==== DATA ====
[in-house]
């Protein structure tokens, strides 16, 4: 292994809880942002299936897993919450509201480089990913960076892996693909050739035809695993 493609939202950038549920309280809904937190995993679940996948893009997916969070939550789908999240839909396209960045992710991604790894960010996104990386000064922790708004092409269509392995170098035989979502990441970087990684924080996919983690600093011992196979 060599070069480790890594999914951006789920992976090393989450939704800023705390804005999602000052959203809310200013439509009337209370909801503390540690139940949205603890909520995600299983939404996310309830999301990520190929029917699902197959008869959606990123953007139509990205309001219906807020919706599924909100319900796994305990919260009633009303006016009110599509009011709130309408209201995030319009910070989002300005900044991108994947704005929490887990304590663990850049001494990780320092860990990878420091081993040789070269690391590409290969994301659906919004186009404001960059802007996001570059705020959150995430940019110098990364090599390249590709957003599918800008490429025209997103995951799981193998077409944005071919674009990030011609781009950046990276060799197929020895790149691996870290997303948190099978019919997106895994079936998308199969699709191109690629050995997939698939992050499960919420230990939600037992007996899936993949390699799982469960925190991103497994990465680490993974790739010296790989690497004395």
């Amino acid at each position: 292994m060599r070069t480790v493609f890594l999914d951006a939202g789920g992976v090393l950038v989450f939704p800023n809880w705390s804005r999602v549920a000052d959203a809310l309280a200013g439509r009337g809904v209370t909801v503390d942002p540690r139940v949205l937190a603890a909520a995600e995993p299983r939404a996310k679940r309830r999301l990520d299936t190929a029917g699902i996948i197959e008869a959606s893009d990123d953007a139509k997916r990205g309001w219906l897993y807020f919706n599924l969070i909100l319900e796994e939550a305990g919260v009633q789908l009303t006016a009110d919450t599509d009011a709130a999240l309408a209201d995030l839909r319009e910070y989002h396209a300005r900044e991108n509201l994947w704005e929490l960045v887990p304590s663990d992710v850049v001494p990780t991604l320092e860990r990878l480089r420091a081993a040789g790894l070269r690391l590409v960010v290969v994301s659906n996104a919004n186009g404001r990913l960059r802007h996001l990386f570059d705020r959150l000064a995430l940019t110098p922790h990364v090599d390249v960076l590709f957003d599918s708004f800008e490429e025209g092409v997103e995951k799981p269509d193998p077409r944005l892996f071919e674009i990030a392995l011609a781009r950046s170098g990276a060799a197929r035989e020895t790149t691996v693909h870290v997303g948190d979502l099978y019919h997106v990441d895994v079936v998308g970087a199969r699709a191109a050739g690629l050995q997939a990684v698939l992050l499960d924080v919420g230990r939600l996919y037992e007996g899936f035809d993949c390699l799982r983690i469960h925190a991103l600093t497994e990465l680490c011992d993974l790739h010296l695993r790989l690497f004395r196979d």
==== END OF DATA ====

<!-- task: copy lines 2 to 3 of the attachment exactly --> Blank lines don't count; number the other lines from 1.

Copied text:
């Protein structure tokens, strides 16, 4: 292994809880942002299936897993919450509201480089990913960076892996693909050739035809695993 493609939202950038549920309280809904937190995993679940996948893009997916969070939550789908999240839909396209960045992710991604790894960010996104990386000064922790708004092409269509392995170098035989979502990441970087990684924080996919983690600093011992196979 060599070069480790890594999914951006789920992976090393989450939704800023705390804005999602000052959203809310200013439509009337209370909801503390540690139940949205603890909520995600299983939404996310309830999301990520190929029917699902197959008869959606990123953007139509990205309001219906807020919706599924909100319900796994305990919260009633009303006016009110599509009011709130309408209201995030319009910070989002300005900044991108994947704005929490887990304590663990850049001494990780320092860990990878420091081993040789070269690391590409290969994301659906919004186009404001960059802007996001570059705020959150995430940019110098990364090599390249590709957003599918800008490429025209997103995951799981193998077409944005071919674009990030011609781009950046990276060799197929020895790149691996870290997303948190099978019919997106895994079936998308199969699709191109690629050995997939698939992050499960919420230990939600037992007996899936993949390699799982469960925190991103497994990465680490993974790739010296790989690497004395």
């Amino acid at each position: 292994m060599r070069t480790v493609f890594l999914d951006a939202g789920g992976v090393l950038v989450f939704p800023n809880w705390s804005r999602v549920a000052d959203a809310l309280a200013g439509r009337g809904v209370t909801v503390d942002p540690r139940v949205l937190a603890a909520a995600e995993p299983r939404a996310k679940r309830r999301l990520d299936t190929a029917g699902i996948i197959e008869a959606s893009d990123d953007a139509k997916r990205g309001w219906l897993y807020f919706n599924l969070i909100l319900e796994e939550a305990g919260v009633q789908l009303t006016a009110d919450t599509d009011a709130a999240l309408a209201d995030l839909r319009e910070y989002h396209a300005r900044e991108n509201l994947w704005e929490l960045v887990p304590s663990d992710v850049v001494p990780t991604l320092e860990r990878l480089r420091a081993a040789g790894l070269r690391l590409v960010v290969v994301s659906n996104a919004n186009g404001r990913l960059r802007h996001l990386f570059d705020r959150l000064a995430l940019t110098p922790h990364v090599d390249v960076l590709f957003d599918s708004f800008e490429e025209g092409v997103e995951k799981p269509d193998p077409r944005l892996f071919e674009i990030a392995l011609a781009r950046s170098g990276a060799a197929r035989e020895t790149t691996v693909h870290v997303g948190d979502l099978y019919h997106v990441d895994v079936v998308g970087a199969r699709a191109a050739g690629l050995q997939a990684v698939l992050l499960d924080v919420g230990r939600l996919y037992e007996g899936f035809d993949c390699l799982r983690i469960h925190a991103l600093t497994e990465l680490c011992d993974l790739h010296l695993r790989l690497f004395r196979d």